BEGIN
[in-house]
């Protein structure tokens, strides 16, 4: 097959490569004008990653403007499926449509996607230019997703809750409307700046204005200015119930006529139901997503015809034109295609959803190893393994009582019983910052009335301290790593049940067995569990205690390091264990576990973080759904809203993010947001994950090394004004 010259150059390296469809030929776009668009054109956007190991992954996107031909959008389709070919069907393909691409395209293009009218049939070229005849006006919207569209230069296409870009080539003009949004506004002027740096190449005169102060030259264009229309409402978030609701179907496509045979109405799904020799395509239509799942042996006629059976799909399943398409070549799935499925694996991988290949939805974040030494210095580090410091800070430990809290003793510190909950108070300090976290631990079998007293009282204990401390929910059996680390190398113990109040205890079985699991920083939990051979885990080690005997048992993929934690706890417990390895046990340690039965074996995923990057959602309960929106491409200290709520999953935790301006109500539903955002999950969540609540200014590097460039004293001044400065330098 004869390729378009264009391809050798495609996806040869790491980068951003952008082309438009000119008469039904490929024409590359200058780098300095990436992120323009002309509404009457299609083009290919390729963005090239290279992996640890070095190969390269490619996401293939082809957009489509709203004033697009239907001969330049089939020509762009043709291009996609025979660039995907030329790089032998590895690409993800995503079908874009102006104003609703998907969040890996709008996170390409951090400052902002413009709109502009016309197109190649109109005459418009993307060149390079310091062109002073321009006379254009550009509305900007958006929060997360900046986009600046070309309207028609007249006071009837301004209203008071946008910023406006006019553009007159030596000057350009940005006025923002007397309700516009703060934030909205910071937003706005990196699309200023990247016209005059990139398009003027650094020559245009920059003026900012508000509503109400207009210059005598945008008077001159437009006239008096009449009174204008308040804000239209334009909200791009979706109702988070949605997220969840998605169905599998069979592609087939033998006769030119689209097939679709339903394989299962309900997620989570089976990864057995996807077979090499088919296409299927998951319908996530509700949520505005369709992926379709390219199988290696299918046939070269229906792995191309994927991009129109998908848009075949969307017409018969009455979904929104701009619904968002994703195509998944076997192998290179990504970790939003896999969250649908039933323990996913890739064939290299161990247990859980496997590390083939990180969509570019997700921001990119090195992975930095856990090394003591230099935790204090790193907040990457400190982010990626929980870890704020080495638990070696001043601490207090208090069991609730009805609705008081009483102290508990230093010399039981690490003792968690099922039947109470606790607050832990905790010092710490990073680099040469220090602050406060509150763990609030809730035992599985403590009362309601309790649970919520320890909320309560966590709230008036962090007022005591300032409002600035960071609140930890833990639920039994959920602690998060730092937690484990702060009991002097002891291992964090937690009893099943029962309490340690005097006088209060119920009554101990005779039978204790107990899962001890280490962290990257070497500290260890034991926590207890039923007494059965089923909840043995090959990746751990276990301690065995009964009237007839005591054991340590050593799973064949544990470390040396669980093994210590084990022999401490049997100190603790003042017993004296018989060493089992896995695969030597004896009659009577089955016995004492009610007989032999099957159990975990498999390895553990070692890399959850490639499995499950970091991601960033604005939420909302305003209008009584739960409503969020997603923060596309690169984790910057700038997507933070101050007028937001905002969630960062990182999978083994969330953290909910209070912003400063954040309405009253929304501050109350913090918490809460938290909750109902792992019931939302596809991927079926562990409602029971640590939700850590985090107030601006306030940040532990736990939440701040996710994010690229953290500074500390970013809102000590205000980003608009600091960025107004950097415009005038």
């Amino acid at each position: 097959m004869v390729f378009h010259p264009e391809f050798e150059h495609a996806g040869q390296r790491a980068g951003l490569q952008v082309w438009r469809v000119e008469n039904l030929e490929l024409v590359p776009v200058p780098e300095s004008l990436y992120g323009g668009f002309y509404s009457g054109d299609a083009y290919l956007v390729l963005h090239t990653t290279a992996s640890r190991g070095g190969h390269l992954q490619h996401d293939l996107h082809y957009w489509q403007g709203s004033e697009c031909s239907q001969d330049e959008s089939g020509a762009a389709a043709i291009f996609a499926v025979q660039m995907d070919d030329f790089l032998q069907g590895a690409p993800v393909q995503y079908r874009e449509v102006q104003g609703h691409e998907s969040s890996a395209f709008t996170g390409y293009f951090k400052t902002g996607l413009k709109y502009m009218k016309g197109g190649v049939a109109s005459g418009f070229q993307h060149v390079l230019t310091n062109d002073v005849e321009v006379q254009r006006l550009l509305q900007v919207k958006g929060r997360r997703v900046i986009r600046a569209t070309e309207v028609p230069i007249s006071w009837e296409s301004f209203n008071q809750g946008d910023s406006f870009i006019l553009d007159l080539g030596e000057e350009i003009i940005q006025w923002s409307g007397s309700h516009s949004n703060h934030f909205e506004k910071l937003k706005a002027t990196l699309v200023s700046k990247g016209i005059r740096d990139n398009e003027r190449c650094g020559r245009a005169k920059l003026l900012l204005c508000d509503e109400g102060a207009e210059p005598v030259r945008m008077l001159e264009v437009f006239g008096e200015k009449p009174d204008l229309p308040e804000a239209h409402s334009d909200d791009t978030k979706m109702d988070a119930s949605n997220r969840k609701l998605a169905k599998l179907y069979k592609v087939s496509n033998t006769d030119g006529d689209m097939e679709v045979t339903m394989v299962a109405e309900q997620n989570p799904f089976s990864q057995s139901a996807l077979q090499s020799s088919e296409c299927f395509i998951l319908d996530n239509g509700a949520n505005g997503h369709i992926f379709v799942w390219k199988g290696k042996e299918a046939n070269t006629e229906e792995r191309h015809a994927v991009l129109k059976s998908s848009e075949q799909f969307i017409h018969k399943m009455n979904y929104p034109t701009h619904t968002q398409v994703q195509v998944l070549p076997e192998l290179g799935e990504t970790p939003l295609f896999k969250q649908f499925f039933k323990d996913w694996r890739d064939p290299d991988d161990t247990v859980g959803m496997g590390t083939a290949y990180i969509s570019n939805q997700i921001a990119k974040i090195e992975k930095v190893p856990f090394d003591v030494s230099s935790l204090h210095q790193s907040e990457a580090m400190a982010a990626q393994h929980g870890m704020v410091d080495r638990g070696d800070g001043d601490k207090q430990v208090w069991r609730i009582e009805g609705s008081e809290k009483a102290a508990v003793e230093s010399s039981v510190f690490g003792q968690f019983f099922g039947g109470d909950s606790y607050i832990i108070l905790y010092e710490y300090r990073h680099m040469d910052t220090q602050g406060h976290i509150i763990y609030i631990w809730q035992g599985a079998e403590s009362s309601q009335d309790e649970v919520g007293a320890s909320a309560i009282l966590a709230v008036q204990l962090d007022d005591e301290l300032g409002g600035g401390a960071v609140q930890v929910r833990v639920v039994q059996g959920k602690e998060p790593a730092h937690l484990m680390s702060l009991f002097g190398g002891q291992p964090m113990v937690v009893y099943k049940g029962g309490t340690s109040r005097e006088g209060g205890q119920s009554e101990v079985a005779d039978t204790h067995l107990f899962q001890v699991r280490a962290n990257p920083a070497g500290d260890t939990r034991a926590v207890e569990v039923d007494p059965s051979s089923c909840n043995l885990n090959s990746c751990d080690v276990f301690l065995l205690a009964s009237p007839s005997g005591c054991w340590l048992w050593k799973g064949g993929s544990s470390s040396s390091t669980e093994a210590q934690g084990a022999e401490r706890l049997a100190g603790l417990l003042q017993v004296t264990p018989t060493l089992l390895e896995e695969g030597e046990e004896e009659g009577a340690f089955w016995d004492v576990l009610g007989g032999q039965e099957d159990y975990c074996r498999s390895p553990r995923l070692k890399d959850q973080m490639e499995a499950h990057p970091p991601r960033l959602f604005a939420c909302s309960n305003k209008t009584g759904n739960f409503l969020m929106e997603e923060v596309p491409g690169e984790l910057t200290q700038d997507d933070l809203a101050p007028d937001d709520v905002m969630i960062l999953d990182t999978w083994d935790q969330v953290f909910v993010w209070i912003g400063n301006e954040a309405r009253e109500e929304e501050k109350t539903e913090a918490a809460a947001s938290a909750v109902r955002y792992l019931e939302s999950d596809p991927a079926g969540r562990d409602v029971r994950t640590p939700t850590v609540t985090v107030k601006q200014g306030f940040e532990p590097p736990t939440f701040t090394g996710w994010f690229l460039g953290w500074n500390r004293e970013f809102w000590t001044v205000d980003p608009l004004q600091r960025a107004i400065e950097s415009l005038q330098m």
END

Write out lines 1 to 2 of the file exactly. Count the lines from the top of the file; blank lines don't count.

[in-house]
């Protein structure tokens, strides 16, 4: 097959490569004008990653403007499926449509996607230019997703809750409307700046204005200015119930006529139901997503015809034109295609959803190893393994009582019983910052009335301290790593049940067995569990205690390091264990576990973080759904809203993010947001994950090394004004 010259150059390296469809030929776009668009054109956007190991992954996107031909959008389709070919069907393909691409395209293009009218049939070229005849006006919207569209230069296409870009080539003009949004506004002027740096190449005169102060030259264009229309409402978030609701179907496509045979109405799904020799395509239509799942042996006629059976799909399943398409070549799935499925694996991988290949939805974040030494210095580090410091800070430990809290003793510190909950108070300090976290631990079998007293009282204990401390929910059996680390190398113990109040205890079985699991920083939990051979885990080690005997048992993929934690706890417990390895046990340690039965074996995923990057959602309960929106491409200290709520999953935790301006109500539903955002999950969540609540200014590097460039004293001044400065330098 004869390729378009264009391809050798495609996806040869790491980068951003952008082309438009000119008469039904490929024409590359200058780098300095990436992120323009002309509404009457299609083009290919390729963005090239290279992996640890070095190969390269490619996401293939082809957009489509709203004033697009239907001969330049089939020509762009043709291009996609025979660039995907030329790089032998590895690409993800995503079908874009102006104003609703998907969040890996709008996170390409951090400052902002413009709109502009016309197109190649109109005459418009993307060149390079310091062109002073321009006379254009550009509305900007958006929060997360900046986009600046070309309207028609007249006071009837301004209203008071946008910023406006006019553009007159030596000057350009940005006025923002007397309700516009703060934030909205910071937003706005990196699309200023990247016209005059990139398009003027650094020559245009920059003026900012508000509503109400207009210059005598945008008077001159437009006239008096009449009174204008308040804000239209334009909200791009979706109702988070949605997220969840998605169905599998069979592609087939033998006769030119689209097939679709339903394989299962309900997620989570089976990864057995996807077979090499088919296409299927998951319908996530509700949520505005369709992926379709390219199988290696299918046939070269229906792995191309994927991009129109998908848009075949969307017409018969009455979904929104701009619904968002994703195509998944076997192998290179990504970790939003896999969250649908039933323990996913890739064939290299161990247990859980496997590390083939990180969509570019997700921001990119090195992975930095856990090394003591230099935790204090790193907040990457400190982010990626929980870890704020080495638990070696001043601490207090208090069991609730009805609705008081009483102290508990230093010399039981690490003792968690099922039947109470606790607050832990905790010092710490990073680099040469220090602050406060509150763990609030809730035992599985403590009362309601309790649970919520320890909320309560966590709230008036962090007022005591300032409002600035960071609140930890833990639920039994959920602690998060730092937690484990702060009991002097002891291992964090937690009893099943029962309490340690005097006088209060119920009554101990005779039978204790107990899962001890280490962290990257070497500290260890034991926590207890039923007494059965089923909840043995090959990746751990276990301690065995009964009237007839005591054991340590050593799973064949544990470390040396669980093994210590084990022999401490049997100190603790003042017993004296018989060493089992896995695969030597004896009659009577089955016995004492009610007989032999099957159990975990498999390895553990070692890399959850490639499995499950970091991601960033604005939420909302305003209008009584739960409503969020997603923060596309690169984790910057700038997507933070101050007028937001905002969630960062990182999978083994969330953290909910209070912003400063954040309405009253929304501050109350913090918490809460938290909750109902792992019931939302596809991927079926562990409602029971640590939700850590985090107030601006306030940040532990736990939440701040996710994010690229953290500074500390970013809102000590205000980003608009600091960025107004950097415009005038």